I really loved the author’s description of Sierra Leone in the introduction: “Actually, to refer to Sierra Leone as a ‘country’ at all is only a matter of geographical convenience. In fact, it’s a vacuum of violence, poverty, warlords, and misery, a tiny corner of West Africa where the wheels have fallen completely off and left no one in charge except whoever happens to the best armed at the moment." (page xx) In this paragraph, he is referring to the Civil War which plagued the country throughout the 1990s. However, he also delves into the historical reasons for division in this particular country. Chosen by British abolitionists as a colony for freed African slaves, Sierra Leone became one of the most diverse colonies in all of Africa. On top of the indigenous tribes with traditional, animist beliefs, it was the home to thousands of former slaves introduced to Western culture in the Americas. The author even notes that in the capital city of Freetown lived over 100 different ethnicities during the 19th and 20th centuries – comparable to a mini-New York City.
In the early 1990s a group of men called the Revolutionary United Front (RUF) began to revolt against the All People’s Congress, the one political party which had held power since the 1960s. At first, the movement was seen as a legitimate vying for power as a peasant revolution to bring down the wealthy ruling class of the capital of Freetown. Recognizing that the only way that they could control the outcome of the war was to gain control of the diamond mines in the middle of the country, RUF concentrated all of their efforts in rural areas. However, “instead of rolling into the diamond areas and seeking the support of the locals, the RUF killed and mutilated them. Composed of mostly uneducated youths with no other outlet for their sense of disenfranchisement, the RUF was quickly revealed as an army or murderous thugs rather than justice-seeking rebels” (page 71) The result of this action on the part of the rebels was absolute chaos in Sierra Leone - creating a African civil war positively unique in the fact that it was based very little on ethnic divisions. Instead, what side a person would end up on depended much more on being at the wrong place at the wrong time, as Ishmael Beah’s memoir describes so eloquently.
With control of the diamond fields, RUF illegitimately allowed millions upon millions of diamonds to be exchanged directly for arms to support its military movement. This proved to be especially dangerous and indeed directly harmful to the West as “The [RUF] rebels helped Osama bin Laden’s group launder millions of dollars in cash.” (page 194) Wanting as much money as they could get their hands on, they helped liquefy Al Qaeda’s assets from cash into easy-to-smuggle diamonds right before the 9/11 attacks.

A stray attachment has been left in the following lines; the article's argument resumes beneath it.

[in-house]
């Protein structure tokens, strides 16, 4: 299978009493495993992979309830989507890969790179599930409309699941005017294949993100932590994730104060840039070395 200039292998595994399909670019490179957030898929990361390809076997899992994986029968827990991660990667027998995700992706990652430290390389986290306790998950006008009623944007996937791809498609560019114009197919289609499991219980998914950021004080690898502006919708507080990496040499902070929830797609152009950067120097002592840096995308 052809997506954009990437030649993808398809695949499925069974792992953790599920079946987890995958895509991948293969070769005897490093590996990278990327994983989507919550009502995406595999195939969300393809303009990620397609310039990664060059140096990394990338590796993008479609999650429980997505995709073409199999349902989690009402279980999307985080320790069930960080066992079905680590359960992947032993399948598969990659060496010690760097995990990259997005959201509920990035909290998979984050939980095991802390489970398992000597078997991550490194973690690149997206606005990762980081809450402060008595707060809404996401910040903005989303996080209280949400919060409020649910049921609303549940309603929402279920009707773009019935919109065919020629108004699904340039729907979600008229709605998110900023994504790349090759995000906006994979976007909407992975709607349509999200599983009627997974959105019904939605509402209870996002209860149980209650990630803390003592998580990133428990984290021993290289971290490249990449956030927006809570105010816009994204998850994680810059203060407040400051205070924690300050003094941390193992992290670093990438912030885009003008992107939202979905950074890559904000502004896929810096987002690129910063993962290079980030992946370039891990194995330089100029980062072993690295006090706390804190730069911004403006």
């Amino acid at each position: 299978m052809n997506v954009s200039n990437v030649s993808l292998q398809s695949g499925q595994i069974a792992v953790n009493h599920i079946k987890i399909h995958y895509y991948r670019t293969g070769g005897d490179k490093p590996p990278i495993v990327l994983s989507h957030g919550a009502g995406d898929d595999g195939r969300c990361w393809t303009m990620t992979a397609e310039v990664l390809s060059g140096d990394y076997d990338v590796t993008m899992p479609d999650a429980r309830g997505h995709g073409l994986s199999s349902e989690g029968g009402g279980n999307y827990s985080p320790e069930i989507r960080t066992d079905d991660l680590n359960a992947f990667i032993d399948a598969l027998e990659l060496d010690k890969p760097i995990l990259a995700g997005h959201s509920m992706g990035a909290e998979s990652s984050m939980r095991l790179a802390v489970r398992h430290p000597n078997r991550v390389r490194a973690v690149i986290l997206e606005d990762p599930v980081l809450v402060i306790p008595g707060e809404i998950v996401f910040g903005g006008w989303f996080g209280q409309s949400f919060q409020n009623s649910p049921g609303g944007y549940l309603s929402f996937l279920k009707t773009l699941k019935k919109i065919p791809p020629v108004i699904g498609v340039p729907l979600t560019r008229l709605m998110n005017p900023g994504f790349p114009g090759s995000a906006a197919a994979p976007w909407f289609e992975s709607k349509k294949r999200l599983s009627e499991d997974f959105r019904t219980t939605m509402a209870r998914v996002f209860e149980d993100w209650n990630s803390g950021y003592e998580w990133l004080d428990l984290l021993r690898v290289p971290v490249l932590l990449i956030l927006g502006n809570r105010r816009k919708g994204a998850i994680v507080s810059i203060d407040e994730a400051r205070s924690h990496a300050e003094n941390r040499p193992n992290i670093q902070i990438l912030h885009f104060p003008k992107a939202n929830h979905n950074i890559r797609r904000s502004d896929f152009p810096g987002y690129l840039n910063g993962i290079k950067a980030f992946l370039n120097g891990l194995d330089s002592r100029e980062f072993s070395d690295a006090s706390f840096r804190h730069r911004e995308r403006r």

This is a fascinating book which shows how, in our interconnected global world, we can unknowingly and naively participate in civil war. Blood diamonds have become very popular as a topic of conversation. Not only has it been featured in countless documentaries, such as this one by National Geographic, but it was also highlighted in a Hollywood film, featuring Leonardo di Caprio.
I think the concept of blood diamonds is disturbing to many people because the shiny diamond a woman wears on her finger is not that far removed from the raw diamond that the amputee, whose family had been killed, mined for in the RUF-controlled diamond field. We can mentally picture the author’s descriptions, “The pit looked more like a slave colony than the first step on the journey of a diamond that would end up in one of the world’s largest and most profitable international luxury-commodities market.” (page 6) However, I would like to encourage my readers to look beyond the topic of “diamonds” as only a single, isolated problem that has now passed. As consumers, we should at least attempt to hold ourselves accountable – and if not change our buying habits, at least give consideration for the processes by which our products came into our hands. It isn’t just diamonds which wreak havoc on Africa. Our cell phones are likewise made from conflict materials, such as coltan and tantalum, as noted in these articles from The Guardian and Businessweek.
Please feel free to comment on these topics or note something interesting from the book. I look forward to hearing your opinions!